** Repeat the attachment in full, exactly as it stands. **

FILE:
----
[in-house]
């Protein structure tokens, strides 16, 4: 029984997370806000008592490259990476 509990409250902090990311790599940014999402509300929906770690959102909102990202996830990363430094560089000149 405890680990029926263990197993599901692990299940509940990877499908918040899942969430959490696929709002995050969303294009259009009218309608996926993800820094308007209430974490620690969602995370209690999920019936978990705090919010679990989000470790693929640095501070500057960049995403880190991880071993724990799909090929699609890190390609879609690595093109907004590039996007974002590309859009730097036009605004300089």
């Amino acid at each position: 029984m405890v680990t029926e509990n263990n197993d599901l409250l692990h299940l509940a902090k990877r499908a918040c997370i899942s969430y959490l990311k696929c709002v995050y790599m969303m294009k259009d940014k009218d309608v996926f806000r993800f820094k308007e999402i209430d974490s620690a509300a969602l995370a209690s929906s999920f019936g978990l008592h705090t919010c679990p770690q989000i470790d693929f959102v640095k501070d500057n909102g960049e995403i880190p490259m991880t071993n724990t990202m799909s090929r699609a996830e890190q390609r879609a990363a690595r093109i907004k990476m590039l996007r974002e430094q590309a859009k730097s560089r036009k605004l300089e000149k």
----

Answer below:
[in-house]
């Protein structure tokens, strides 16, 4: 029984997370806000008592490259990476 509990409250902090990311790599940014999402509300929906770690959102909102990202996830990363430094560089000149 405890680990029926263990197993599901692990299940509940990877499908918040899942969430959490696929709002995050969303294009259009009218309608996926993800820094308007209430974490620690969602995370209690999920019936978990705090919010679990989000470790693929640095501070500057960049995403880190991880071993724990799909090929699609890190390609879609690595093109907004590039996007974002590309859009730097036009605004300089």
């Amino acid at each position: 029984m405890v680990t029926e509990n263990n197993d599901l409250l692990h299940l509940a902090k990877r499908a918040c997370i899942s969430y959490l990311k696929c709002v995050y790599m969303m294009k259009d940014k009218d309608v996926f806000r993800f820094k308007e999402i209430d974490s620690a509300a969602l995370a209690s929906s999920f019936g978990l008592h705090t919010c679990p770690q989000i470790d693929f959102v640095k501070d500057n909102g960049e995403i880190p490259m991880t071993n724990t990202m799909s090929r699609a996830e890190q390609r879609a990363a690595r093109i907004k990476m590039l996007r974002e430094q590309a859009k730097s560089r036009k605004l300089e000149k």